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Zim Gears Up For Kimberly Process Review Set For May

Stakeholders in the country’s diamond sector are cleaning up their act ahead of a visit by the Kimberly Process (KP) in May this year that is set to review the country’s eligibility to continue in the KP family.

The Kimberley Process is a multilateral trade regime established in 2003 with the goal of preventing the flow of conflict diamonds and it periodically conduct reviews of member countries to ensure conformity to high standards.

To date the KP family has actively prevent 99.8 percent of conflict diamonds from accessing global supply chain.

As a prelude to the review visit in May, government of Zimbabwe through the Ministry of Mines and Mineral Development has called together civil society actors and diamond industry players to conduct a self-assessment which started early this month.

Speaking at Kimberly Process Assessment Awareness Workshop in Harare this morning, Mines and Mineral Development Minister, Winston Chitando said a successful review is important for the future of the country’s diamond sector.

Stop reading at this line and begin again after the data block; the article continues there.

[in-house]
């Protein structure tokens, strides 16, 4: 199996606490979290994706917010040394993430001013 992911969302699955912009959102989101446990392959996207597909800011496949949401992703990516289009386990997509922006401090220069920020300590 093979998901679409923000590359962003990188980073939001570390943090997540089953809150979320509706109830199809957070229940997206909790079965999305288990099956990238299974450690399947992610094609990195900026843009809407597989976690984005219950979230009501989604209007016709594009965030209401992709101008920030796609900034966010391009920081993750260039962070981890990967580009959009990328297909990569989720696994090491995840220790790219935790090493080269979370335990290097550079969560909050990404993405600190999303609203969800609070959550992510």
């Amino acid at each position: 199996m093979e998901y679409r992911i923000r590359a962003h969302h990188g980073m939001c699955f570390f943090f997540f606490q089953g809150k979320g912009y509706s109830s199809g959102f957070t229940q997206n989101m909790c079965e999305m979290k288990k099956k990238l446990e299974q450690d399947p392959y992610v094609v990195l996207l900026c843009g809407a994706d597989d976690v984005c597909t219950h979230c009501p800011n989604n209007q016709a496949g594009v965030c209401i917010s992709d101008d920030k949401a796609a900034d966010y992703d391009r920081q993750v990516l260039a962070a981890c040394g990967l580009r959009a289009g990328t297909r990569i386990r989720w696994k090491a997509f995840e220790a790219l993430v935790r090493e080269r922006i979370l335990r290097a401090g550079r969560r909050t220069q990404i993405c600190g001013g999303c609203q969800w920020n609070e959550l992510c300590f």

“Zimbabwe is due for a KP Review visit in May 2022; it is of utmost importance that the review is carried out successfully to ensure that we continue to be part of the KP family,” Chitando told stakeholders.

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“As part of efforts to ensure that the Review is successful, the Ministry of Mines has coordinated the conduction of a KP Self-Assessment exercise which started at the beginning of March 2022. This will help us assess the state of our readiness for the review visit.”

Self-assessment reviews have already been conducted at Anjin Investments, RZM Murowa and Alrosa Zimbabwe.

“Zimbabwe is currently vice chair of the KP hence it will be crucial for the country to meet the benchmark of compliance to the minimum requirements of the KPCS,” said Chitando.

Diamonds are expected to contribute US$ 1 billion towards the attainment of the US$ 12 billion mining industry by 2023. Diamonds will become the third largest revenue contributor after gold at US$ 4 billion and Platinum at US$ 3 billion.

In 2010 Zimbabwe met minimum conditions set by the KPCS and got the green light to export the precious stones after meeting diamond trade standards in a report by Kimberley Process monitor Abbey Chikane.

This was after the bloodshed which characterized Chiadzwa diamond fields a few years prior upon the discovery of rough diamonds in the area.

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